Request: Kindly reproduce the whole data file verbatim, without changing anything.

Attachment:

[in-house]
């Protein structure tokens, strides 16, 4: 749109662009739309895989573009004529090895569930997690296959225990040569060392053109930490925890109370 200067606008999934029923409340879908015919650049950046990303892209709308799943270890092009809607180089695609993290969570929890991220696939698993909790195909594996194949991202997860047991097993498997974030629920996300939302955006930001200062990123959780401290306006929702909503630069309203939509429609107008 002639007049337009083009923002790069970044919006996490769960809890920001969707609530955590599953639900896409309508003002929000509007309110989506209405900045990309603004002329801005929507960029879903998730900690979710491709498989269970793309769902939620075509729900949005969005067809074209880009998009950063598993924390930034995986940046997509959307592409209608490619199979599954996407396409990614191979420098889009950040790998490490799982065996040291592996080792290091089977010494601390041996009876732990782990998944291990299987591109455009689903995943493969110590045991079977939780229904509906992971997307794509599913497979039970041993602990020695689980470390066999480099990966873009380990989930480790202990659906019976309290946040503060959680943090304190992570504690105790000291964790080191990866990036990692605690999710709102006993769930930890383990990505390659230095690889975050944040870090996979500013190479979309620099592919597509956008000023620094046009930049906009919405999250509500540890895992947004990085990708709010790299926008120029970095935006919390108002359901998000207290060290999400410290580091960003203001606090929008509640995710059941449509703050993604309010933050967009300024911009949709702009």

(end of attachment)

[in-house]
């Protein structure tokens, strides 16, 4: 749109662009739309895989573009004529090895569930997690296959225990040569060392053109930490925890109370 200067606008999934029923409340879908015919650049950046990303892209709308799943270890092009809607180089695609993290969570929890991220696939698993909790195909594996194949991202997860047991097993498997974030629920996300939302955006930001200062990123959780401290306006929702909503630069309203939509429609107008 002639007049337009083009923002790069970044919006996490769960809890920001969707609530955590599953639900896409309508003002929000509007309110989506209405900045990309603004002329801005929507960029879903998730900690979710491709498989269970793309769902939620075509729900949005969005067809074209880009998009950063598993924390930034995986940046997509959307592409209608490619199979599954996407396409990614191979420098889009950040790998490490799982065996040291592996080792290091089977010494601390041996009876732990782990998944291990299987591109455009689903995943493969110590045991079977939780229904509906992971997307794509599913497979039970041993602990020695689980470390066999480099990966873009380990989930480790202990659906019976309290946040503060959680943090304190992570504690105790000291964790080191990866990036990692605690999710709102006993769930930890383990990505390659230095690889975050944040870090996979500013190479979309620099592919597509956008000023620094046009930049906009919405999250509500540890895992947004990085990708709010790299926008120029970095935006919390108002359901998000207290060290999400410290580091960003203001606090929008509640995710059941449509703050993604309010933050967009300024911009949709702009």